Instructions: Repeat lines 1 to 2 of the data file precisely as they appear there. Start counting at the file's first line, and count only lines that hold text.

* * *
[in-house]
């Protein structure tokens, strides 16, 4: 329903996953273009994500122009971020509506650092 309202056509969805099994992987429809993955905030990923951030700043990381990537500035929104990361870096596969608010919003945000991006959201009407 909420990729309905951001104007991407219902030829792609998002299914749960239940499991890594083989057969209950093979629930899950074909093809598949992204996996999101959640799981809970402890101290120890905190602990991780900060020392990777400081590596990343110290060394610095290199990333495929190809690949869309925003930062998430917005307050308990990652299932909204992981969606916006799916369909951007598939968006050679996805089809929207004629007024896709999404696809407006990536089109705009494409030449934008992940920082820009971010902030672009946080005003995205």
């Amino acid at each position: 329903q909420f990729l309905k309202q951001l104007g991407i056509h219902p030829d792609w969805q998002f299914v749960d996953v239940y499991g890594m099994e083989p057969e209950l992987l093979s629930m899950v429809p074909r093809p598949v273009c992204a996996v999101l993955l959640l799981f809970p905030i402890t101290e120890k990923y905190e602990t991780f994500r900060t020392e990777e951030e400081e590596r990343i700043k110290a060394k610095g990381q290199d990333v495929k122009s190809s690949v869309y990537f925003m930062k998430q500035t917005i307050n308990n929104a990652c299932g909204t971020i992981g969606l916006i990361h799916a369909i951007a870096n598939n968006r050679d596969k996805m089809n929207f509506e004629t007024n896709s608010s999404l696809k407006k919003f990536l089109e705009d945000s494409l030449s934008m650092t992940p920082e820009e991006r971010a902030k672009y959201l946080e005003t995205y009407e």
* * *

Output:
[in-house]
């Protein structure tokens, strides 16, 4: 329903996953273009994500122009971020509506650092 309202056509969805099994992987429809993955905030990923951030700043990381990537500035929104990361870096596969608010919003945000991006959201009407 909420990729309905951001104007991407219902030829792609998002299914749960239940499991890594083989057969209950093979629930899950074909093809598949992204996996999101959640799981809970402890101290120890905190602990991780900060020392990777400081590596990343110290060394610095290199990333495929190809690949869309925003930062998430917005307050308990990652299932909204992981969606916006799916369909951007598939968006050679996805089809929207004629007024896709999404696809407006990536089109705009494409030449934008992940920082820009971010902030672009946080005003995205």